Immediately after the video they jump to what is, unequivocally, the most important piece of information: they have a ready to play alpha demo. However, this information is also problematic. The demo is locked away behind a pay wall. Before the campaign was funded no one had access to the demo, and now that it is funded, you can start playing and testing the game out immediately so long as you are willing to first support the campaign for at least $25.00USD. Really, this isn’t a demo so much as an early access situation. While this is still leaps and bounds above presenting a video game crowdfunding campaign without any play-ready content at all, it really doesn’t do what I want it to do. Play-before-you-pay demos being standardized is the model I see for generating the most success and transparency in Video Game crowdfunding. Maybe I’m spoiled, having really only started seriously putting my own money into other people’s dreams starting with what I see as a benchmark in crowdfunding,  Lab Zero Games’ Indivisible,  but I see being able to present a sample upfront,  and not just an idea pitch, as paramount to earning the trust of the investor on these platforms. Particularly in response to the very large amounts of negative press generated by certain projects who have stunk it up with big promises and delivering big failures. Locking the sample, the Proof of Concept, behind a pay wall is foolish. As this article exists to critique the quality of the campaign, not any of the products delivered afterwards, I can only really take into consideration the promise that there is a demo, and not the quality of their innovative gameplay nor the super high caliber animation which they have spent good effort and good money hyping up to me.

And hype it up they do. They run through different control options, gameplay modes, and awards in a heartbeat. While I can’t say I have heard of the IndiePlay show before this campaign,  a quick  Google search informs me that it is a Chinese independent game developer convention of sorts. The fact that they have brought Code: HARDCORE to IndiePlay and the Tokyo Game Show and have footage and proof of people playing their game lessens but not dissolves my concerns about preventing the Play-before-you-pay opportunities I think are essential for moving forward. I won’t dismiss a campaign entirely if it doesn’t have a ready and free to play demo, but it has to work much harder to win me over. Every campaign I dig into my expectations are a little higher and my sense of discernment is that much greater. I fully recognize that the potentiality that I will not get my reward for my investment exists, but if by being smart and critical I can maximize the probability that there will be a return on my investment,  why wouldn’t I do it? It is my money.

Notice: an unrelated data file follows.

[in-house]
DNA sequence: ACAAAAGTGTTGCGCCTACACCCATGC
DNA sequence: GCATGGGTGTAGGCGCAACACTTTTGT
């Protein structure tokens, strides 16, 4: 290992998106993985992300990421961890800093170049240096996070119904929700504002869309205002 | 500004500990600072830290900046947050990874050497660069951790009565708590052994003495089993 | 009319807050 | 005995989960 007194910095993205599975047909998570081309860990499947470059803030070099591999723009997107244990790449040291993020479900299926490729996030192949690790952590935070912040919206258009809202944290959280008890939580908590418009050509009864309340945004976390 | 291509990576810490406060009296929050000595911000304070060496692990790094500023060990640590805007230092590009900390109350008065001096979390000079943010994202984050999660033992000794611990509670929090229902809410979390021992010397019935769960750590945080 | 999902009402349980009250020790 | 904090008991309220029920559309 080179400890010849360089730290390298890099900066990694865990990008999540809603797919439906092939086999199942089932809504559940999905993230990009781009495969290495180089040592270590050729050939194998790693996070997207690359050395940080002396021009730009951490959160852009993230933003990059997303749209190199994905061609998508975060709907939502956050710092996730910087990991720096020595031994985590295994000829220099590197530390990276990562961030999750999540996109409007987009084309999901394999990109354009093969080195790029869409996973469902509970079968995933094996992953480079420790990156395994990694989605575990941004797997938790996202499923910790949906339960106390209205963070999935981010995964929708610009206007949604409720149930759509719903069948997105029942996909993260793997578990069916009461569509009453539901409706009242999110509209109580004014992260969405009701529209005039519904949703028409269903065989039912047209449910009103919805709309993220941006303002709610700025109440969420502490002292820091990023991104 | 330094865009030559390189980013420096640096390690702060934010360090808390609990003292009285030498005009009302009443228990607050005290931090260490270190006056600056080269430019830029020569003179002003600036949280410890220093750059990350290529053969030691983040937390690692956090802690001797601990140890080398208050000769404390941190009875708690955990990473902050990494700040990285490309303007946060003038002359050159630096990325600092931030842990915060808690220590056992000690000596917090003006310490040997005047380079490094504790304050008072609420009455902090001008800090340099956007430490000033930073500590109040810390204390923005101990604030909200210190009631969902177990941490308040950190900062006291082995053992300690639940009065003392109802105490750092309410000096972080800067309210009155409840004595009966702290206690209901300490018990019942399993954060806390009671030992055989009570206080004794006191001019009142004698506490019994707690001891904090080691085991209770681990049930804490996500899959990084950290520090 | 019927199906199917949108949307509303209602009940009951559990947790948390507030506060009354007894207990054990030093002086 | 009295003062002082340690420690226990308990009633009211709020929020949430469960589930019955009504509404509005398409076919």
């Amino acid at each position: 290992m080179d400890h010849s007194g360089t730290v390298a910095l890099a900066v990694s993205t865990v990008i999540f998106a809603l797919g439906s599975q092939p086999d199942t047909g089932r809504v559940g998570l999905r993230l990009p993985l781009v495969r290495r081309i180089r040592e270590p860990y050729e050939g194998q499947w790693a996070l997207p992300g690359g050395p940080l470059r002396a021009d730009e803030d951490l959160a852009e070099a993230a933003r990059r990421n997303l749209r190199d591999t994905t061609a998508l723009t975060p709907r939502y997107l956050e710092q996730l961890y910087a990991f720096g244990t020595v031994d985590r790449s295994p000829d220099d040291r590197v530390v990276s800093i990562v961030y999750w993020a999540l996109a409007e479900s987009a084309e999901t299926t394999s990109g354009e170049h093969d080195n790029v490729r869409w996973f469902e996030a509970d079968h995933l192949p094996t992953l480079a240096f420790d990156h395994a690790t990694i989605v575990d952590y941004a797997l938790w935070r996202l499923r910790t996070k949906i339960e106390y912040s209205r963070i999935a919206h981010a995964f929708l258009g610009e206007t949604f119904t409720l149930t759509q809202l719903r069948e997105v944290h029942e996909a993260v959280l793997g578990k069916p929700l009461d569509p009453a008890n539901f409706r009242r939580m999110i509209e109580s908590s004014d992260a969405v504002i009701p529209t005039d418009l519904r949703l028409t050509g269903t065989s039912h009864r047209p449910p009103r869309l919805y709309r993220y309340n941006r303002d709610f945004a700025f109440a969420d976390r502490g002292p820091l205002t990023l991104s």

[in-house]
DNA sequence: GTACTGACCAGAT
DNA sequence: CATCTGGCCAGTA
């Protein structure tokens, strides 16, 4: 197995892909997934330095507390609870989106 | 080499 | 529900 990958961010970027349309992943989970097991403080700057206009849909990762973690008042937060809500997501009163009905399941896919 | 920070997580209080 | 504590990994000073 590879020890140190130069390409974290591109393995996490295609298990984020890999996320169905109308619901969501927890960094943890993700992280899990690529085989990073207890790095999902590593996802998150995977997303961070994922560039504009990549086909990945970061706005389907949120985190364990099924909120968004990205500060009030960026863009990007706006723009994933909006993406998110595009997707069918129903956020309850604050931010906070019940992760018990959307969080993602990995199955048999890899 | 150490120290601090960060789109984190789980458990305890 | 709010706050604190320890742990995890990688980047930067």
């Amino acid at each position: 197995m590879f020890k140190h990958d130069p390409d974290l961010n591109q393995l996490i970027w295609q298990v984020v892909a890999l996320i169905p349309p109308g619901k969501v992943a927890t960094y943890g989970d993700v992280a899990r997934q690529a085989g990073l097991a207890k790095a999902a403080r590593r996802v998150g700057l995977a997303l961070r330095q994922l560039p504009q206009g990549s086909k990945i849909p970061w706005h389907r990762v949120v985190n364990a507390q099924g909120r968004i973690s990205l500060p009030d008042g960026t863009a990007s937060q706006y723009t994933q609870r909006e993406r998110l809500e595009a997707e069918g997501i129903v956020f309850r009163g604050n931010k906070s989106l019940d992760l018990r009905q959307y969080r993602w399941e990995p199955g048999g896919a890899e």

This does not, however, decrease my excitement that one of the awards they won was for “excellence in design”, which means so much more than one purely for animation would. Rocket Punch Games have no reason to worry about communicating how good their game looks to their investor base. Their work speaks for itself, and the campaign page is repleat with it. The game is, barring anything else, one of the prettiest looking games I’ve seen come out of anywhere in a long while. Their art style and gameplay looks like what I imagine a team up between Banpresto and Vanillaware to make a licensed SRW game would be. No, they need no award to tell me that this game is pretty. But gameplay,  and game design, can only be experienced through the act of play. Without a demo to play before I hand over my money,  I  have to take your word that your game is good, or innovative. But an award of this nature, it legitimizes your claims.  And while not all awards are equal, all awards are better than no awards. Unless they’re a sham award, or an award for being bad. Along with their usage of GIFs to demonstrate how their gameplay and animation features will look in game, this award goes a long way to solidify one’s confidence in the team.

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Image Taken from Code: HARDCORE’s campaign page